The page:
University of Cincinnati Law Review, Vol. 65, No. 5, 1997
32 Pages Posted: 1 Feb 1999
In Jaffee v. United States, 116 S. Ct. 1923 (1996), the U.S. Supreme Court recognized a testimonial privilege protecting the patient-psychotherapist relationship. Its decision is based on Rule 501 of the Federal Rules of Evidence, which permits courts to decide novel questions of privilege in the light of reason and experience. The Court held that this rule authorized not only recognition of a new privilege, but also a privilege of a broad scope, extending to relationships between patients and licensed clinical social workers. Its decision came as a mild surprise, given a widely shared assumption that Rule 501 creates a strong presumption against establishment of new privileges.
This article criticizes the Court's reliance on an instrumental rationale, one that sees privileges as a means to the end of encourging individuals to seek needed psychotherapeutic assistance. After examining the etymology of the statutory terms reason and experience, the article argues that the Court should have explored a humanistic, privacy-focused rationale for its decision. Still, the article concludes, the Court arrived at the correct result, and in so doing, offered important insight into the meaning of those key statutory terms.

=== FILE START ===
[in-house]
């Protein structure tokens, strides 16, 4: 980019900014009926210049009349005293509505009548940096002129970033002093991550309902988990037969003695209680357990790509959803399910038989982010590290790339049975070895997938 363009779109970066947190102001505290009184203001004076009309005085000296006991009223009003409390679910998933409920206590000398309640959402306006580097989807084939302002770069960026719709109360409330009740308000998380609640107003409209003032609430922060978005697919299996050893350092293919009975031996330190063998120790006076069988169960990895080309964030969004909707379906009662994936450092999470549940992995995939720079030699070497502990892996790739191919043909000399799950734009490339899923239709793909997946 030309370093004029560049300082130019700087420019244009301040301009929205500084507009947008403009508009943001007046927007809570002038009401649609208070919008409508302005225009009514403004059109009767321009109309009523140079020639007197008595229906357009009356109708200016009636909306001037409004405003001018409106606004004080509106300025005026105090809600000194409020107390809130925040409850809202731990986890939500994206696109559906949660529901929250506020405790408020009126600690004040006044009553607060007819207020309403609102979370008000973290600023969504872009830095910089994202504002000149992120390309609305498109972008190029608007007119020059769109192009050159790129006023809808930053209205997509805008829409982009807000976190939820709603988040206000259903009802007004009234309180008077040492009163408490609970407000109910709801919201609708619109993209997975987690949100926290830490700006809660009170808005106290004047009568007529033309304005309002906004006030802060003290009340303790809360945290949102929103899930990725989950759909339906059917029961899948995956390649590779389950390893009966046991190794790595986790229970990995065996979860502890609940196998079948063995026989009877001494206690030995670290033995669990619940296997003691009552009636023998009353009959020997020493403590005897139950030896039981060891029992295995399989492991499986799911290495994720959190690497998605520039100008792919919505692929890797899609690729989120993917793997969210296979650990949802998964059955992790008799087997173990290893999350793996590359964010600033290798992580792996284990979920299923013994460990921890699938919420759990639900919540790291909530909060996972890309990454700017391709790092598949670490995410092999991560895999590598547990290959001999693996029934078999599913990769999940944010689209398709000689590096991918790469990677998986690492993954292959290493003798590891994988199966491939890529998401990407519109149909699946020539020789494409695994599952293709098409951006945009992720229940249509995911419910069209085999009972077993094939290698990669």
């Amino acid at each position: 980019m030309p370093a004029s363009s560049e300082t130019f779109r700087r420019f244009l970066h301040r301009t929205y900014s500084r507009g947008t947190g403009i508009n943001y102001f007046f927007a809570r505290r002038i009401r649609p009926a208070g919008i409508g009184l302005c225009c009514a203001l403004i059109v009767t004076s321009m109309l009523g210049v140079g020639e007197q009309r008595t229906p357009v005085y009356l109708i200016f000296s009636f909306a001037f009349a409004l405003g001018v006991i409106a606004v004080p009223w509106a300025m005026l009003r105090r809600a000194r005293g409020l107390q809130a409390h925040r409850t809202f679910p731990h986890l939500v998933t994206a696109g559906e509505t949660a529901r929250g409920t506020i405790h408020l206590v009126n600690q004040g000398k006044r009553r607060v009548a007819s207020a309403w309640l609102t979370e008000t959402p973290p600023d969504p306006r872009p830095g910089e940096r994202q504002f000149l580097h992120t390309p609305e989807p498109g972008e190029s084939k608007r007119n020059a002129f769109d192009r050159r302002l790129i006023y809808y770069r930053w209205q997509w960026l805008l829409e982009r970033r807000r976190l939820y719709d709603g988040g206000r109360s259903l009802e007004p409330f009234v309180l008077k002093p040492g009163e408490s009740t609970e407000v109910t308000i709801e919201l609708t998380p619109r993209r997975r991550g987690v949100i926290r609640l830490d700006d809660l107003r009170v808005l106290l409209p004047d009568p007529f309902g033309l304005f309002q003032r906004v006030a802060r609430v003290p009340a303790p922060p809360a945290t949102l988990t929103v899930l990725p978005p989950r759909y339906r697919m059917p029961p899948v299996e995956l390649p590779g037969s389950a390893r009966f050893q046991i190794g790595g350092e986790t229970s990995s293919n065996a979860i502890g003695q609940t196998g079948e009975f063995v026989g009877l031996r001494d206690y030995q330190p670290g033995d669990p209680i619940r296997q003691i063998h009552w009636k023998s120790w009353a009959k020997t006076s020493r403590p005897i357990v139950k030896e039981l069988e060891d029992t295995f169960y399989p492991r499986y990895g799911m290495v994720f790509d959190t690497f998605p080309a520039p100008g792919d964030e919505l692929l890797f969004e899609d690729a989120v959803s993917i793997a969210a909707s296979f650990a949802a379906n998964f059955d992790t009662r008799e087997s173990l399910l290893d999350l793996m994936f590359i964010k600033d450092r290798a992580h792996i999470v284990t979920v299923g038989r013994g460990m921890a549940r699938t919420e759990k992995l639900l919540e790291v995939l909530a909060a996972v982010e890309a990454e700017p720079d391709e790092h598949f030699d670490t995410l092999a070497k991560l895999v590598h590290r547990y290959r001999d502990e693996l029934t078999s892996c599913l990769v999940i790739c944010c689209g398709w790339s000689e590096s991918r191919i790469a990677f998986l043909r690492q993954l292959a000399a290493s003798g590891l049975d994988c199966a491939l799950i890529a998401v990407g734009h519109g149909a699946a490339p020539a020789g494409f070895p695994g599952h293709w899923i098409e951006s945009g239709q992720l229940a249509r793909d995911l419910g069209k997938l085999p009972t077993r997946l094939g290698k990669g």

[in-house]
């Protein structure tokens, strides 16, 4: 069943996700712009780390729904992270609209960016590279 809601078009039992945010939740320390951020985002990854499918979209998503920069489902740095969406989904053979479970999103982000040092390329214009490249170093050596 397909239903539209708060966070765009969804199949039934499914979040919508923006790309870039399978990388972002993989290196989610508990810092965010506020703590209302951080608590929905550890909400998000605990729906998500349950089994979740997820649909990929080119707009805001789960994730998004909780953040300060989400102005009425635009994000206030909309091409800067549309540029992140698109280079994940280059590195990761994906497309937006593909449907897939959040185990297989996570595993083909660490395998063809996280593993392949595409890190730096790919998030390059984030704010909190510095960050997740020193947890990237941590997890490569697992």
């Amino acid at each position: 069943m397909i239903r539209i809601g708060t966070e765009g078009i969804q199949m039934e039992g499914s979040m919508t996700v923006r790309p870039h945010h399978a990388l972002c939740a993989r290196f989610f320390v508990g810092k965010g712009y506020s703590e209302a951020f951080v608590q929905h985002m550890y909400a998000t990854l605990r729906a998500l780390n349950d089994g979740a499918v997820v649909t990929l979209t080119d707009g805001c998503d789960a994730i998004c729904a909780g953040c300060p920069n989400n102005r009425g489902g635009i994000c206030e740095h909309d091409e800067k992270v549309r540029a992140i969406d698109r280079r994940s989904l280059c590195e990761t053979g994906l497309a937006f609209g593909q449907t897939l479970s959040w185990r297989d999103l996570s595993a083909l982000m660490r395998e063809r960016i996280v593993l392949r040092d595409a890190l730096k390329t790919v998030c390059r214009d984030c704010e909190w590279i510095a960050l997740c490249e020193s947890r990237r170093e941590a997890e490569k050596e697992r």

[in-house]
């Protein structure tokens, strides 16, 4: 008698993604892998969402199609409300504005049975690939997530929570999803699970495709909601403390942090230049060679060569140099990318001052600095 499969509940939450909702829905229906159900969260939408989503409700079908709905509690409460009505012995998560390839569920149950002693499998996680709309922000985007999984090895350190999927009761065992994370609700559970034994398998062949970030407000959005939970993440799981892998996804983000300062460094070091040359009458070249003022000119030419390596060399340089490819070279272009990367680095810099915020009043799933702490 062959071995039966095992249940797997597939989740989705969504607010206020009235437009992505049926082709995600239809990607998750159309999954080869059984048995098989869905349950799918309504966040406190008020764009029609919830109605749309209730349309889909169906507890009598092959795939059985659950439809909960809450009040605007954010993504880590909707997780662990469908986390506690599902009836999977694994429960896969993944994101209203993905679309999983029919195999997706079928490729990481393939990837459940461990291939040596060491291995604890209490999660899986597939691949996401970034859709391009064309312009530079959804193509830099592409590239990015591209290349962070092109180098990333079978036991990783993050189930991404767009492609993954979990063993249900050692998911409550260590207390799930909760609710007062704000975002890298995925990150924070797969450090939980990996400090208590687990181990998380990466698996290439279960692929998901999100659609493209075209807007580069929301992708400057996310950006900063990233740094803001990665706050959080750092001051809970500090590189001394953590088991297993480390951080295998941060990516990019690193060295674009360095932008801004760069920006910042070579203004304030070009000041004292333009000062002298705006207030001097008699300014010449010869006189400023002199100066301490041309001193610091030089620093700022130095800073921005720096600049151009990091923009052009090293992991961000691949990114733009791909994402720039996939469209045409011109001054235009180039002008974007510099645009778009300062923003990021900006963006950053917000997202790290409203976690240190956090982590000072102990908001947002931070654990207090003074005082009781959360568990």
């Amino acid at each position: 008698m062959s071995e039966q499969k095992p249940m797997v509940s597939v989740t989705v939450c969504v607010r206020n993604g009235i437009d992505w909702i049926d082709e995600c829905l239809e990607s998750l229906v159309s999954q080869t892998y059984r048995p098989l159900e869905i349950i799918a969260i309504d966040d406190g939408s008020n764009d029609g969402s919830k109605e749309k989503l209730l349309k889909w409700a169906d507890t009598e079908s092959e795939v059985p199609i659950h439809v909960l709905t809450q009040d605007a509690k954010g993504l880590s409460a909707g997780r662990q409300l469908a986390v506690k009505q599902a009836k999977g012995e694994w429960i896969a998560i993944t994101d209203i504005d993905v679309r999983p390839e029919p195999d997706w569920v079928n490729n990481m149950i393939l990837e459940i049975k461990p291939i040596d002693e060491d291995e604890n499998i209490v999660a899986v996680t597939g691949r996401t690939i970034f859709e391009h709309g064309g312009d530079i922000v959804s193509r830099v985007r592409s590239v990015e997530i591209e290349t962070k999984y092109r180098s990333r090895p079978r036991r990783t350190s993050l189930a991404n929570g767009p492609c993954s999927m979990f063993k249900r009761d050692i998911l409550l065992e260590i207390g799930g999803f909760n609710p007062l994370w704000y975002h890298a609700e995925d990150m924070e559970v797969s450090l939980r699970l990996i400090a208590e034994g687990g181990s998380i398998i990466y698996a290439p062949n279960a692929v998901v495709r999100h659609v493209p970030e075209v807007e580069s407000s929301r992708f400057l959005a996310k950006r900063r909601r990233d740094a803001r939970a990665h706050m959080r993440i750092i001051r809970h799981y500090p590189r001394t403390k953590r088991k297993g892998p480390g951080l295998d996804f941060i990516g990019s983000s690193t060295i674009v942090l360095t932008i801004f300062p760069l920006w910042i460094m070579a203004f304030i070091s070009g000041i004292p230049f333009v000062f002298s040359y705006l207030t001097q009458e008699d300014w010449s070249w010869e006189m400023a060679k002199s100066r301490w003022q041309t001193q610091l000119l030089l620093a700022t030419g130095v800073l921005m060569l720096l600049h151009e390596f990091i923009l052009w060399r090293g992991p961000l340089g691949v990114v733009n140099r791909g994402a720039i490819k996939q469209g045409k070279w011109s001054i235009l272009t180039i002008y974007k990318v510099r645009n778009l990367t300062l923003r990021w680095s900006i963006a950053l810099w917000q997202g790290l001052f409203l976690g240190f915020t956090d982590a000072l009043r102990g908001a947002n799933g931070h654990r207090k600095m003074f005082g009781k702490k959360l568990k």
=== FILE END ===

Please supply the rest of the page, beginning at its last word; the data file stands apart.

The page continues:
Keywords: evidence, privilege, psychotherapy
JEL Classification: K10
Suggested Citation: Suggested Citation
Amann, Diane Marie and Imwinkelried, Edward J., The Supreme Court's Decision to Recognize a Psychotherapist Privilege in Jaffee V. Redmond, 116 S. Ct. 1923 (1996): The Meaning of the Term 'Experience' and the Role of 'Reason' Under Federal Rule of Evidence 501. University of Cincinnati Law Review, Vol. 65, No. 5, 1997. Available at SSRN: https://ssrn.com/abstract=141247